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May 2022 Retrospective

After nearly two months my funemployment is finally coming to an end and honestly I could not be more excited. I thought I was ready to start my own independent studio and build some of those ideas that have been rattling around in my brain for a decade. But in the end I realized that I still missed working with other people, especially those who I am able to learn from. So in June I start work at another publicly traded company with several thousand employees. Their engineering culture really impressed me and I am looking forward to personally seeing how large scale mobile development works outside of Uber.

But before that happened, Elsie and I finally got off our butts and took our first vacation in over three years!

The Good

Vacation in Los Angeles

The main reason we chose to visit LA was so we could see some of our very good friends. But as cool as they are I don't think they are going to want to entertain everyone who reads this blog. So how about I give you a list of cool places to visit instead?

  1. The Griffith Observatory is a must-see attraction. I highly recommend hiking to it through Griffith Park and make sure you get tickets to the planetarium show.
  2. The La Brea Tar Pits Museum has a shocking number of bones and fossils on display. I thought it was going to be a tiny little museum that we just blew through but we were there for hours.
  3. If you are an art fan The Getty Center will probably blow your mind. But even if you're not into art I highly recommend visiting because the campus ground are truly breathtaking. Plus, the views of the surrounding Brentwood and Bel-Air neighbourhoods (with their monstrous houses on the hills) are something to behold.
  4. Universal Studio Hollywood was a mixed bag. The Wizarding World of Harry Potter, Springfield, and Jurassic World were all fun areas to walk through just to appreciate the detail that went into their design. But the rides and experiences were usually subpar. That being said the Studio Tour was fantastic and made the visit completely worthwhile.

But if you are going to Los Angeles for the love of whatever god you believe in, stay away from the Santa Monica Pier. That was the most touristy crap we saw during our time in LA and it was not enjoyable in the slightest. Even walking beside the beach was pretty boring as well. I could see the beach possibly being fun if you wanted to suntan or go for a swim. But otherwise I'd say there are much better things to do with your time.

The other reason we chose to visit LA was because we knew the food was going to be out of this word and below is my list of recommendations

I would consider this first visit to Los Angeles a complete success because I immediately want to go back. There were still so many things to do and places to eat that I'm starting to think a trip to LA may become a yearly occurrence.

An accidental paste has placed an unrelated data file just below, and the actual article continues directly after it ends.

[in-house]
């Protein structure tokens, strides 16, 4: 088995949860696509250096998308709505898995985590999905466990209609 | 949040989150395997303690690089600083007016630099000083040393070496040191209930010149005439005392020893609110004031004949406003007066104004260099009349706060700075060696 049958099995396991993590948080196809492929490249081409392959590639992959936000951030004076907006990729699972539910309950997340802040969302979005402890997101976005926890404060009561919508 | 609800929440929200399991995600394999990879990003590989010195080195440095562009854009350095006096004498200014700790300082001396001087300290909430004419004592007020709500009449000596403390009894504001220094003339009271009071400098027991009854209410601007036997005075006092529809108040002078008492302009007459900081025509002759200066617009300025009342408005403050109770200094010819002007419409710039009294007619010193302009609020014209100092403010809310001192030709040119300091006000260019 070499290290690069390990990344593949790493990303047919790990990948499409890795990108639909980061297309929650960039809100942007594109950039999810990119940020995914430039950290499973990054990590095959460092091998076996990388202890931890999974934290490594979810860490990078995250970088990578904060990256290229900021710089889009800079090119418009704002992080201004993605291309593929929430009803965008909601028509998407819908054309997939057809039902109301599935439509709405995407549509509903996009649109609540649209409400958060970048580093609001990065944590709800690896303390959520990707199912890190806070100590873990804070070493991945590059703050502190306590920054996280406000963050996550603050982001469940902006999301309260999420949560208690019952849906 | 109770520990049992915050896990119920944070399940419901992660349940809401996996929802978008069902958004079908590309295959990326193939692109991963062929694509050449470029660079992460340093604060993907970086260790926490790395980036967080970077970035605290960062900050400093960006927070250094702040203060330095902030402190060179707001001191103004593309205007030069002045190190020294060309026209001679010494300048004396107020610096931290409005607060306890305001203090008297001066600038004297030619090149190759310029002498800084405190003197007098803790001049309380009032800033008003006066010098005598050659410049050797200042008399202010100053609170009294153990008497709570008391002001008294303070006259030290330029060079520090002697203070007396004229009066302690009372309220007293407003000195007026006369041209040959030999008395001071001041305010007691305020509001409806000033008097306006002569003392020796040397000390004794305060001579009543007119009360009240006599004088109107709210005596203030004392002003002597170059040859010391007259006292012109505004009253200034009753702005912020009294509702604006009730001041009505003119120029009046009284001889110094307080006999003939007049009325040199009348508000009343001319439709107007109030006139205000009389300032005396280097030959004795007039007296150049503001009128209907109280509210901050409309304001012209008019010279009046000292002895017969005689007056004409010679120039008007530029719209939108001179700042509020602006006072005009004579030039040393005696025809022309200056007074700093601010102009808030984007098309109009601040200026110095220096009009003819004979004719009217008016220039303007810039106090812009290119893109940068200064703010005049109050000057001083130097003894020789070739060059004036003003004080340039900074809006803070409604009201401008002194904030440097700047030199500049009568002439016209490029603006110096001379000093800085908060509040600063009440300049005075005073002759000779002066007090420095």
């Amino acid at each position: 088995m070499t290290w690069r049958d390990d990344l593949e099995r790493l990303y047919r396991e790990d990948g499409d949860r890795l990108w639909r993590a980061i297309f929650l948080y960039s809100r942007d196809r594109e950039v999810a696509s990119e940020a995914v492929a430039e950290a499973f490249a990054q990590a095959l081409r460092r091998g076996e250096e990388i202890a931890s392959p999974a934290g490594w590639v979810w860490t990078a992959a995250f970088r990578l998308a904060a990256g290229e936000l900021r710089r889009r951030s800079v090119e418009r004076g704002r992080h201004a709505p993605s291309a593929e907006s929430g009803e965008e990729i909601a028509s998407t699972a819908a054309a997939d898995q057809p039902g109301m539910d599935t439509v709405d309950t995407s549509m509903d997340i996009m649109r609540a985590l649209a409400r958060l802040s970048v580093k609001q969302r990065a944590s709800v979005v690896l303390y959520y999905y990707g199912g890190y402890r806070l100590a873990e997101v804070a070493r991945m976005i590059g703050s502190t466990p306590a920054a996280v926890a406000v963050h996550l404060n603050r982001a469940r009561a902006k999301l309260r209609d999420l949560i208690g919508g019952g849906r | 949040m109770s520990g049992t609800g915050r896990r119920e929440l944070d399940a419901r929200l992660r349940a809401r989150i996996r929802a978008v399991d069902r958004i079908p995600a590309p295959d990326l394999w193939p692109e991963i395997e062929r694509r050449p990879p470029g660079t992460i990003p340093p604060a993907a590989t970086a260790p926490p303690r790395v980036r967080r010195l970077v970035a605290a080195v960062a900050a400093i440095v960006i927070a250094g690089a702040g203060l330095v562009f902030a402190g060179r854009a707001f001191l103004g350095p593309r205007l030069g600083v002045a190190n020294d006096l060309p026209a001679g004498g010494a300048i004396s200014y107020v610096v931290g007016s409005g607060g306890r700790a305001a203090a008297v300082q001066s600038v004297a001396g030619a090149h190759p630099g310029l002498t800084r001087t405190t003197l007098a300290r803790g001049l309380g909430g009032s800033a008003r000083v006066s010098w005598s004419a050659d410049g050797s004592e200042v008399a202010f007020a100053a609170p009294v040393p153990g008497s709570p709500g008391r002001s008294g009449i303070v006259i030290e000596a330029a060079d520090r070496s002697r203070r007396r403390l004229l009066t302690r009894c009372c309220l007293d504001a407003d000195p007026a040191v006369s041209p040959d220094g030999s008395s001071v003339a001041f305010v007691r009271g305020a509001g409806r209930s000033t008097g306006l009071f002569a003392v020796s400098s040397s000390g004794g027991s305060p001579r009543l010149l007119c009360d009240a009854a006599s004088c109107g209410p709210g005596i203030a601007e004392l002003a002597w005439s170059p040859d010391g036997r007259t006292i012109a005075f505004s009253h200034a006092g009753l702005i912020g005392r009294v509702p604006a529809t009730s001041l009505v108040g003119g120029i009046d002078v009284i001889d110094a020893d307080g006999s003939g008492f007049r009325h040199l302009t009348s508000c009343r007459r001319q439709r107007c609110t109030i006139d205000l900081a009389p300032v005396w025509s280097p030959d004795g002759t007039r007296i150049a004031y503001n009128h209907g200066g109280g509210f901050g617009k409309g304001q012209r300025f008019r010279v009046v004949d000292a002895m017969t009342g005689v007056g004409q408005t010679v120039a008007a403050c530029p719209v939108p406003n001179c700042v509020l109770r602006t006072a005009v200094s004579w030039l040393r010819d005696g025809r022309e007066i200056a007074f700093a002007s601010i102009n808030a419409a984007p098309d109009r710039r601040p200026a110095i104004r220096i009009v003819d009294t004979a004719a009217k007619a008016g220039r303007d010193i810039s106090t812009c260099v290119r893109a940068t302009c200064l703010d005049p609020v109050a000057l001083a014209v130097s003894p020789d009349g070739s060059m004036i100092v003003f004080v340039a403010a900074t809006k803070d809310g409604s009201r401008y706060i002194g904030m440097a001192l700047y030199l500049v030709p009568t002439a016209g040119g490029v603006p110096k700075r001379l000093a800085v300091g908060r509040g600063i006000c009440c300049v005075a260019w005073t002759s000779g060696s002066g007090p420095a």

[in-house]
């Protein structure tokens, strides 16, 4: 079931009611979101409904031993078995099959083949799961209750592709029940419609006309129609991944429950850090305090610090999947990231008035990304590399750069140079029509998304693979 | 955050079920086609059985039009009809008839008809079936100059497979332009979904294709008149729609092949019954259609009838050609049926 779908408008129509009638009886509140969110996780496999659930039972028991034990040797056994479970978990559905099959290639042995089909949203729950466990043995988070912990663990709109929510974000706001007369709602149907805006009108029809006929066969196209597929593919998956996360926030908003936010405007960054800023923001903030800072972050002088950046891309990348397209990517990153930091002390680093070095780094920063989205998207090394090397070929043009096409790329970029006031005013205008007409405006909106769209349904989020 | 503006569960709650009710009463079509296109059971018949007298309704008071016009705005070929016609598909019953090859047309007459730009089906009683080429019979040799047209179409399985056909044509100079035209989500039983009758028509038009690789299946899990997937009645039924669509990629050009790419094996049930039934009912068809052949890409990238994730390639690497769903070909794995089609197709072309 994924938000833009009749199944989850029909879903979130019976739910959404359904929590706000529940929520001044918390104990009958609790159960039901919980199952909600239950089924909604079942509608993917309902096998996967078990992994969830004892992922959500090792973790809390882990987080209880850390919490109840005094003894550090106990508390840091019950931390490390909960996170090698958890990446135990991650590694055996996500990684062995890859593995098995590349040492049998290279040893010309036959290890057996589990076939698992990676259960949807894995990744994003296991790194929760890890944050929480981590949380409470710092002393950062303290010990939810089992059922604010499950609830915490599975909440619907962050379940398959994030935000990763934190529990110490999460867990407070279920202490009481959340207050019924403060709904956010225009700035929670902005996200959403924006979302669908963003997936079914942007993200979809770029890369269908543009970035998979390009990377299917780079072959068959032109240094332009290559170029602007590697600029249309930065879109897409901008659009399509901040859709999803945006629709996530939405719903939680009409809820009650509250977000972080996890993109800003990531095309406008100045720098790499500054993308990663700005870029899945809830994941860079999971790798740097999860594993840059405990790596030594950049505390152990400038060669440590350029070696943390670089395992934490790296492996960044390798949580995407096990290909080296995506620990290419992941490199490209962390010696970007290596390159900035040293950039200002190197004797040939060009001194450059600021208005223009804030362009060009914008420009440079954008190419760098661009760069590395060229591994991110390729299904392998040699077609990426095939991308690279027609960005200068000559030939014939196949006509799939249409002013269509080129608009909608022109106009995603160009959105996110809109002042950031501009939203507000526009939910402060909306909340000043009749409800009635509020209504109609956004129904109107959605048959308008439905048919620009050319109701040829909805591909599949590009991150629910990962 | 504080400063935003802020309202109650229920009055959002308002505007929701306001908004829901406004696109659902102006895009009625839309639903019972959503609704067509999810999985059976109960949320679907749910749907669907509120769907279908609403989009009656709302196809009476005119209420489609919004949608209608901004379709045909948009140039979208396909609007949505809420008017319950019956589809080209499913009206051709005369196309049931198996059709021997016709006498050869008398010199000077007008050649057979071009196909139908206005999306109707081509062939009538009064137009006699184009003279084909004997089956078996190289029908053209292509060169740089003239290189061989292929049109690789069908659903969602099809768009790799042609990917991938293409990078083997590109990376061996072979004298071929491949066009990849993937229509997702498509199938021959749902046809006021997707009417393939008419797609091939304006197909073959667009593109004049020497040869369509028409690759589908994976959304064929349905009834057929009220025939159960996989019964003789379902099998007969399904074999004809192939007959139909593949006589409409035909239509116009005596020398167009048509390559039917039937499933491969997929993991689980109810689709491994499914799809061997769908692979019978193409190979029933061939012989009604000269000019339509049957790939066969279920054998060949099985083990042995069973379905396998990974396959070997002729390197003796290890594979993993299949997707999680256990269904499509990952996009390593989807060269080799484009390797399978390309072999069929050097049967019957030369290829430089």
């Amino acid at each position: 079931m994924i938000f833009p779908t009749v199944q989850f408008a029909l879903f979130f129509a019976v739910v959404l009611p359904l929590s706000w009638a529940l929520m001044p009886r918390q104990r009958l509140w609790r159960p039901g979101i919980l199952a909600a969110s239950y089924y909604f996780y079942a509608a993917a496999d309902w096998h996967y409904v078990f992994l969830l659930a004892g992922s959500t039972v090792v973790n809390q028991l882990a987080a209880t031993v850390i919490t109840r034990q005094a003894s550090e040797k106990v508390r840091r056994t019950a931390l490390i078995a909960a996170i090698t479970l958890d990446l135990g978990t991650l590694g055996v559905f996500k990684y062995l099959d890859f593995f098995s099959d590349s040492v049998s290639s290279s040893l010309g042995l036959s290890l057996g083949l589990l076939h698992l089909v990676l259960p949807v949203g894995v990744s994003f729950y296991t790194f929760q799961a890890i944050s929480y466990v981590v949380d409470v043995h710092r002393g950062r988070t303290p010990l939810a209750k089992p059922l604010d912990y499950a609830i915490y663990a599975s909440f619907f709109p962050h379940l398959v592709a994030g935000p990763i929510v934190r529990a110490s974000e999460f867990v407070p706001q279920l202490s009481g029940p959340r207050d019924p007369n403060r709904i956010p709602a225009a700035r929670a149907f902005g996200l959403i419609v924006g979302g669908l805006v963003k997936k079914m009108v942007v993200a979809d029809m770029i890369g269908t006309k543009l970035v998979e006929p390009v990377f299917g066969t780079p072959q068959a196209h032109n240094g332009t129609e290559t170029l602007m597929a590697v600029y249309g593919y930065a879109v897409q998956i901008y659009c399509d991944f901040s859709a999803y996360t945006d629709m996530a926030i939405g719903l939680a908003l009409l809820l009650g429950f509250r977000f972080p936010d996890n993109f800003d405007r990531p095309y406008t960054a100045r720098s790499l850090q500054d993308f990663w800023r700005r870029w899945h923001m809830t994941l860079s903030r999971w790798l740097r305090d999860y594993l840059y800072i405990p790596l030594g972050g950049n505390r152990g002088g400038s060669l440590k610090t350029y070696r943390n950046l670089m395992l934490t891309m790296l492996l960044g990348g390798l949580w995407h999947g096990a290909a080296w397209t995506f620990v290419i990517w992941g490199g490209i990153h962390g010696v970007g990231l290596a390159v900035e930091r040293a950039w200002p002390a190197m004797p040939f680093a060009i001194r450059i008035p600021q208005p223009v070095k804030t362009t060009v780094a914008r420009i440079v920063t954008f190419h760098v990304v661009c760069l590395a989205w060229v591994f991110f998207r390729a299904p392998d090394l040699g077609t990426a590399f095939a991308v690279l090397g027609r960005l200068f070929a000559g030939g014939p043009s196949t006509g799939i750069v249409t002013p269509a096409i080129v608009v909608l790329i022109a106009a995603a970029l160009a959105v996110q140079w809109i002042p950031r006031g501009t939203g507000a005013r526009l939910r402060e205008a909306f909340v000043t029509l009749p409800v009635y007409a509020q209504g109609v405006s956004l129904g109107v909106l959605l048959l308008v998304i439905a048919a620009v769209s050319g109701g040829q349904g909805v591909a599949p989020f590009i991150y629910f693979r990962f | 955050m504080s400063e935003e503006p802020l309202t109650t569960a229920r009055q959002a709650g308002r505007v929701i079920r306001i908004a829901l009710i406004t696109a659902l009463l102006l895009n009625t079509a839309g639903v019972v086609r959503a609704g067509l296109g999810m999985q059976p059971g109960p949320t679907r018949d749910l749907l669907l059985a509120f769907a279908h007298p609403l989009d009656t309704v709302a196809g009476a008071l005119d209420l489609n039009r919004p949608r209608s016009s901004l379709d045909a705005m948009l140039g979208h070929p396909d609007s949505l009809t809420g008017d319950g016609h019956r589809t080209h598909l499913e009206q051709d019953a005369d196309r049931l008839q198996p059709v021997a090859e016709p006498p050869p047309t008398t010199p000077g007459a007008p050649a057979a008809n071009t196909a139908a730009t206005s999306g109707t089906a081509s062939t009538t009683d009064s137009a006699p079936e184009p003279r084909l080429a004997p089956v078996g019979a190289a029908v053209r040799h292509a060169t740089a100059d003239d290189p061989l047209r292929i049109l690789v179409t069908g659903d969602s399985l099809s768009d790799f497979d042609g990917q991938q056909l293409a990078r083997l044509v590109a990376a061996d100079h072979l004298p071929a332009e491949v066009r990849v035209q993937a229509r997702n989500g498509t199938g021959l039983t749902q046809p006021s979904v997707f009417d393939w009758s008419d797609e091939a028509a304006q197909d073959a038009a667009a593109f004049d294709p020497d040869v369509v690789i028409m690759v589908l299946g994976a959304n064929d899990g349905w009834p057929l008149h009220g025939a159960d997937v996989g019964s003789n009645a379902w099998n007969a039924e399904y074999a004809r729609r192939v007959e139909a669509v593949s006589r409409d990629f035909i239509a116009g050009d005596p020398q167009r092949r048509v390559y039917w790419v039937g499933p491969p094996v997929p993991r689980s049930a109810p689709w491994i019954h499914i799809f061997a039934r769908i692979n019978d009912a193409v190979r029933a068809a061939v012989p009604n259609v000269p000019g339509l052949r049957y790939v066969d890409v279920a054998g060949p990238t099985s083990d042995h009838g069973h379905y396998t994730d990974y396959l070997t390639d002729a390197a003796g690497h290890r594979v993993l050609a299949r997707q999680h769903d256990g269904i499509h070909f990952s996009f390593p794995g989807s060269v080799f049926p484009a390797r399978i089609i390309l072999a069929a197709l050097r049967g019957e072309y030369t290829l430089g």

Slow Horses on Apple TV+

We went on a bit of an Apple TV+ kick this month and found three excellent shows. The first was Slow Horses, an adaption based on the book of the same name. It is about MI5 operatives who have been exiled for failing in their duties and reduced to pushing papers. Of course like any good spy show, some duplicity is afoot and shenanigans ensue.

The Big Conn on Apple TV+

I really don't want to say much about The Big Conn because I went into it blind and simply could not believe what I was seeing. If the idea of someone defrauding the US government for over half a billion dollars intrigues you then I recommend you watch The Big Conn because there is no way you're going to believe how this man pulled it off.

For All Mankind on Apple TV+

What if Russia landed on the moon first? That is the question that For All Mankind attempts to answer and after watching the first season I can say they did a really good job.

Ghostbusters: Afterlife

Somewhere out there is a picture of me wearing a hand sewn Ghostbuster uniform with a plastic proton pack. I am telling you this so that when I say Ghostbusters: Afterlife was a fantastic film you understand the level of bias I am coming at this with. To this day I cannot hear the Ecto-1 siren without getting chills.

Citizen Sleeper

Citizen Sleeper is a perfect example of why Xbox Game Pass is so amazing. It is one of those games where even after hearing positive things it is still hard to throw down $20 for it on Steam. But when the price suddenly becomes free, and the game is "only" 8 hours, there is really no reason not to install it. If I bounce off in the first hour then I've only lost a bit of time. But in the case of Citizen Sleeper I got to discover an outstanding game

The Bad

Leafs lose Game 7 in the first round of the Stanley Cup playoffs…again

With this loss the Toronto Maple Leafs have lost eight consecutive playoff series going all the way back to 2004.

With this loss the Toronto Maple Leafs have the longest active drought between playoff series victories.

With this loss the Toronto Maple Leafs have lost ten consecutive games where they can eliminate their opponent.